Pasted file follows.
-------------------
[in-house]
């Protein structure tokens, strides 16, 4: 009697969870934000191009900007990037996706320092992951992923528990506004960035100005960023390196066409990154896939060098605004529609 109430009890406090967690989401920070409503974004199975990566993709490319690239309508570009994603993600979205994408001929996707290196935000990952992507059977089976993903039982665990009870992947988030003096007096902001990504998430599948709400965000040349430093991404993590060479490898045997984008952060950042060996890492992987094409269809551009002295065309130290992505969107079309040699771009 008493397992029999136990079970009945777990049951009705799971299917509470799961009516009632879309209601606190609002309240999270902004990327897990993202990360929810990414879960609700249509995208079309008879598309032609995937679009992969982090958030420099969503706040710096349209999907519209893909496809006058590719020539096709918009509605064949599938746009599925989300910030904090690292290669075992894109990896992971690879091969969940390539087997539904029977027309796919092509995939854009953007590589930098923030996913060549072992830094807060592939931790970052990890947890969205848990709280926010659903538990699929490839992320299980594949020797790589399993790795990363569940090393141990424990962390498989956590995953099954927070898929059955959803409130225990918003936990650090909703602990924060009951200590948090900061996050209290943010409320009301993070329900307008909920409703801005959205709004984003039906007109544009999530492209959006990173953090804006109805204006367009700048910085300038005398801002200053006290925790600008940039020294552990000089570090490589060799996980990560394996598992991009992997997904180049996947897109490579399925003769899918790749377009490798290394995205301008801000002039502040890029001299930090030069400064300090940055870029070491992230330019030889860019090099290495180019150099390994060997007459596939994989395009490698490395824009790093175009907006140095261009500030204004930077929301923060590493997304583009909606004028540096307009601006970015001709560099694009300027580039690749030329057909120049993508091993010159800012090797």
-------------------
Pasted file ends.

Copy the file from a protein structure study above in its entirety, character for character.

[in-house]
């Protein structure tokens, strides 16, 4: 009697969870934000191009900007990037996706320092992951992923528990506004960035100005960023390196066409990154896939060098605004529609 109430009890406090967690989401920070409503974004199975990566993709490319690239309508570009994603993600979205994408001929996707290196935000990952992507059977089976993903039982665990009870992947988030003096007096902001990504998430599948709400965000040349430093991404993590060479490898045997984008952060950042060996890492992987094409269809551009002295065309130290992505969107079309040699771009 008493397992029999136990079970009945777990049951009705799971299917509470799961009516009632879309209601606190609002309240999270902004990327897990993202990360929810990414879960609700249509995208079309008879598309032609995937679009992969982090958030420099969503706040710096349209999907519209893909496809006058590719020539096709918009509605064949599938746009599925989300910030904090690292290669075992894109990896992971690879091969969940390539087997539904029977027309796919092509995939854009953007590589930098923030996913060549072992830094807060592939931790970052990890947890969205848990709280926010659903538990699929490839992320299980594949020797790589399993790795990363569940090393141990424990962390498989956590995953099954927070898929059955959803409130225990918003936990650090909703602990924060009951200590948090900061996050209290943010409320009301993070329900307008909920409703801005959205709004984003039906007109544009999530492209959006990173953090804006109805204006367009700048910085300038005398801002200053006290925790600008940039020294552990000089570090490589060799996980990560394996598992991009992997997904180049996947897109490579399925003769899918790749377009490798290394995205301008801000002039502040890029001299930090030069400064300090940055870029070491992230330019030889860019090099290495180019150099390994060997007459596939994989395009490698490395824009790093175009907006140095261009500030204004930077929301923060590493997304583009909606004028540096307009601006970015001709560099694009300027580039690749030329057909120049993508091993010159800012090797």